Man Utd's Wayne Rooney breaks one-club Premier League goal record
Manchester United striker Wayne Rooney has broken the record for the most number of Premier League goals scored for one club, as he netted in the 1-0 win against Liverpool to overtake Arsenal legend Thierry Henry.
Henry had managed 175 goals from 258 games for the Gunners, but Rooney had equalled the record by scoring twice against Newcastle in a 3-3 draw in midweek.
The England captain, who scored 15 goals for Everton before joining the club for around £27 million in 2004, has now netted five times in United's first four January fixtures and his career total now stands at 243 goals for the Old Trafford outfit.
He told Sky Sports of the record after the game: "I didn't know! It is great to have records but scoring a winning goal at Anfield, it's been a long time since that happened for me, so I will be a bit selfish today and enjoy that one."
Rooney's 191st goal in the league came against rivals Liverpool and his record is ensured of standing for some time as the other players who have scored over 100 goals for one club are no longer with that team or have retired.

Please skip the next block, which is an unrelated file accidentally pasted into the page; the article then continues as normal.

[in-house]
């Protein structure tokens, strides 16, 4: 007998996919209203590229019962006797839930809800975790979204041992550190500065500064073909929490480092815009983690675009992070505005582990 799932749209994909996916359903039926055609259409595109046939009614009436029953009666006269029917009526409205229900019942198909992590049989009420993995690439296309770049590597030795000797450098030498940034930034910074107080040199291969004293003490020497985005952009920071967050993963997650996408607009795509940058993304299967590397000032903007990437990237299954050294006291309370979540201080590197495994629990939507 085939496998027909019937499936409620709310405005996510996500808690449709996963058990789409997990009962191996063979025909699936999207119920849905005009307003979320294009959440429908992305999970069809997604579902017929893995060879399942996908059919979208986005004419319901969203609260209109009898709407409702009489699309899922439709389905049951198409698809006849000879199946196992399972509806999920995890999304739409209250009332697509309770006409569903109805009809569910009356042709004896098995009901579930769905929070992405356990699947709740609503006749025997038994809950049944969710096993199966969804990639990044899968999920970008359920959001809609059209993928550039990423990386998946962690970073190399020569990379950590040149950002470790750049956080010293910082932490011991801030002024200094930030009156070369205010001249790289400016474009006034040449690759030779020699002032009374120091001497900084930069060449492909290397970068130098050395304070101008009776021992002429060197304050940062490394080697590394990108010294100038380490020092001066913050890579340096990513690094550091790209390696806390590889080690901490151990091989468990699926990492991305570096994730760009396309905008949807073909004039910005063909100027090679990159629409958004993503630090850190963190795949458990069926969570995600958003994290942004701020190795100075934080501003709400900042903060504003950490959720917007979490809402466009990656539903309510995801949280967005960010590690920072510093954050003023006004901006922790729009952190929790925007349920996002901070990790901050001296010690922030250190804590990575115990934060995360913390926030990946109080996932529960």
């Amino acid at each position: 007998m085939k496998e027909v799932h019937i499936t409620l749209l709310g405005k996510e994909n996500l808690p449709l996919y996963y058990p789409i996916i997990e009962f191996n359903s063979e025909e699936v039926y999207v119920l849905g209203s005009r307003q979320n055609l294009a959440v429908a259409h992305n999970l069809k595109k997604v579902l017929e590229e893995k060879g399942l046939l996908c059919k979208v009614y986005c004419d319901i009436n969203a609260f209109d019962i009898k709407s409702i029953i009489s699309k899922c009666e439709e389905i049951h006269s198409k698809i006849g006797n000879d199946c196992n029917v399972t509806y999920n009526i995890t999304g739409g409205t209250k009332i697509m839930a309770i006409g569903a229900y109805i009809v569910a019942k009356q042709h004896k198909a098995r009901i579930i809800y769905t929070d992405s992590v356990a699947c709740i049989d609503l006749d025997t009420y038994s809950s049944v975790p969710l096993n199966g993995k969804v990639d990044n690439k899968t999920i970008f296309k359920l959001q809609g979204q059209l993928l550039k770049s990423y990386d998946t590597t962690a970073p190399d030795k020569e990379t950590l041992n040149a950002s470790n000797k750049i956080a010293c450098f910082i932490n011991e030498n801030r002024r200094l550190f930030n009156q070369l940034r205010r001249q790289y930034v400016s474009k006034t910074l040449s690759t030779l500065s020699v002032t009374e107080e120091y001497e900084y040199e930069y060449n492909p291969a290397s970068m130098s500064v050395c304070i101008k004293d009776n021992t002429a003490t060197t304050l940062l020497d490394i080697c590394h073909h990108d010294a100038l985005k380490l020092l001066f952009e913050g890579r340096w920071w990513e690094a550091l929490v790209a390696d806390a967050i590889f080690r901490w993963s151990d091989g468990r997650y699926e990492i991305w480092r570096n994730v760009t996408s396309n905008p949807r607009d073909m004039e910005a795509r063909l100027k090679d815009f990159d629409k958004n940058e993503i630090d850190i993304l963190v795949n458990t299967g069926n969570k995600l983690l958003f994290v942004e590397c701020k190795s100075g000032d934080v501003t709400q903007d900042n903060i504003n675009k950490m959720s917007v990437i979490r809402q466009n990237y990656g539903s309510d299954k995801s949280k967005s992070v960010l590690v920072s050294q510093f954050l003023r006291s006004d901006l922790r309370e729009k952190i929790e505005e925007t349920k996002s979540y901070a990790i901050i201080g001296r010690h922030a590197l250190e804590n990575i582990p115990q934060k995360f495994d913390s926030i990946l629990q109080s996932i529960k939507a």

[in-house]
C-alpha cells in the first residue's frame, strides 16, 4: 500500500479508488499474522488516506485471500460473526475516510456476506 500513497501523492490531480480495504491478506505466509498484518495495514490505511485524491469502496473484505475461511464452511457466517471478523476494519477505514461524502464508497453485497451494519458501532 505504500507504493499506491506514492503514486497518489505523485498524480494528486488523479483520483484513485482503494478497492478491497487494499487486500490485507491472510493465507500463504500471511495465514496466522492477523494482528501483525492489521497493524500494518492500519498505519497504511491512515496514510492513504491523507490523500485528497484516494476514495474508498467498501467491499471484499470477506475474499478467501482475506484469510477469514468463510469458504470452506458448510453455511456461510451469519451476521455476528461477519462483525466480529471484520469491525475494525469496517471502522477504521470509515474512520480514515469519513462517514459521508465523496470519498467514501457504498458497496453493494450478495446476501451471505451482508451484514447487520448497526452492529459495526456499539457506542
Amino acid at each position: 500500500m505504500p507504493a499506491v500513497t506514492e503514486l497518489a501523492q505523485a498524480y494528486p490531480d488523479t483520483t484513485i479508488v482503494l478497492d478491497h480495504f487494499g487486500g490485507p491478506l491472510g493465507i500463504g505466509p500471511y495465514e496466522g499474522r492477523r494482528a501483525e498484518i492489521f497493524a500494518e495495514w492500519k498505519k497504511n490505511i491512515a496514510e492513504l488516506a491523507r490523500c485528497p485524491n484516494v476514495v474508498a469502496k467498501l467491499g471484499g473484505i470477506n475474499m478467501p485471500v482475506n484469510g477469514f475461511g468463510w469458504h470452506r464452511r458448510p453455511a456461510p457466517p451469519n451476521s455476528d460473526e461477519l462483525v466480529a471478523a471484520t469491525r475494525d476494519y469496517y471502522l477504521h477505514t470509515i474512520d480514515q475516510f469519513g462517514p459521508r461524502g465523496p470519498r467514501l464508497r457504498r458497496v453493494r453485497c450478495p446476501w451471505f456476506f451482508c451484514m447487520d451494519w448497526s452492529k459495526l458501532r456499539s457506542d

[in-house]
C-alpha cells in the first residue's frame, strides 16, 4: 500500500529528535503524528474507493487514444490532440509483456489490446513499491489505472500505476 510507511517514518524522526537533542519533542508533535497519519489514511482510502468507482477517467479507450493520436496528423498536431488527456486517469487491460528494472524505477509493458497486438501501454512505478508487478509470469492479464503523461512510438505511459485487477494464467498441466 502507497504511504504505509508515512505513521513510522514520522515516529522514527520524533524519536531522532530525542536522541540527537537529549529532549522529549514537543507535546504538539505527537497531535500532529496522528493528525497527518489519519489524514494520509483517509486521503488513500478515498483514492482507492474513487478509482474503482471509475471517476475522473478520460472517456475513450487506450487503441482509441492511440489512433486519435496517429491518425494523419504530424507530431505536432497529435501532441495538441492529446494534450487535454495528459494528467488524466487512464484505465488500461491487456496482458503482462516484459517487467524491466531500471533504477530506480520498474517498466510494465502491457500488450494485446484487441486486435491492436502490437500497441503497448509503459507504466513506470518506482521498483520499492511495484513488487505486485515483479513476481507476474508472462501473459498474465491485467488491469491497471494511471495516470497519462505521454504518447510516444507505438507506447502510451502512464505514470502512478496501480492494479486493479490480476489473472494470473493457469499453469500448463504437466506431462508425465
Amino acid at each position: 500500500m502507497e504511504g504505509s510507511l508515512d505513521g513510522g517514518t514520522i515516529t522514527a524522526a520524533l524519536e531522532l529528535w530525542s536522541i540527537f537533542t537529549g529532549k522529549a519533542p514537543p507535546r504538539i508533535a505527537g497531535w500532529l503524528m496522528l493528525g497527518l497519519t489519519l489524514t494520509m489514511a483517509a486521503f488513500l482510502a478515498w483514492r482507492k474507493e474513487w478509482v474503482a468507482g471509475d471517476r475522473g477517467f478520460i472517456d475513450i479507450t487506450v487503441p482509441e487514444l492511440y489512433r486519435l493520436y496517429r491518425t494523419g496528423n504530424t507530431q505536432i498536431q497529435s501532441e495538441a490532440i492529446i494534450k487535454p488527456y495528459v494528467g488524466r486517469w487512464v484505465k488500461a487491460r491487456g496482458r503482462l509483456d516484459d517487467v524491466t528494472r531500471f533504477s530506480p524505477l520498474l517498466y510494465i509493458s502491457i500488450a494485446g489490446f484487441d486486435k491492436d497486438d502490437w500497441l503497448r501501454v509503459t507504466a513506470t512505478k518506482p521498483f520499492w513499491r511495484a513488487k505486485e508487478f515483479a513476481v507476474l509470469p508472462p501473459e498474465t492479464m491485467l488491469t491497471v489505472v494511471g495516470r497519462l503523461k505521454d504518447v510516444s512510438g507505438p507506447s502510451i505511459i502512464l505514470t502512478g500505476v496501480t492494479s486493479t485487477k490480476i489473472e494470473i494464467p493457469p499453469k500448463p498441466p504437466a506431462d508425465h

Alan Shearer (Newcastle) is third on the list with 148 while Frank Lampard (Chelsea) is one behind on 147. Liverpool trio Robbie Fowler, 128; Steven Gerrard, 120; and Michael Owen (118) come next, with Shearer (Blackburn) making another appearance with his 112 goals.
Rooney's former teammates at Manchester United Ryan Giggs, 109, and Paul Scholes, 107, are also on the list to complete the top 10.
He added to the BBC: "This is a special feeling, obviously. It is always great to score at your rivals and, against Liverpool for this football club, it is a massive result. On a personal note it doesn't get much better.
"For my goal, I know Simon Mignolet is a very good goalkeeper and there were players trying to cover so I just tried to put my foot through it and take whoever was in the way with it! Thankfully it went in and won us the game.
"Today the performance wasn't that important -- the result was all that mattered."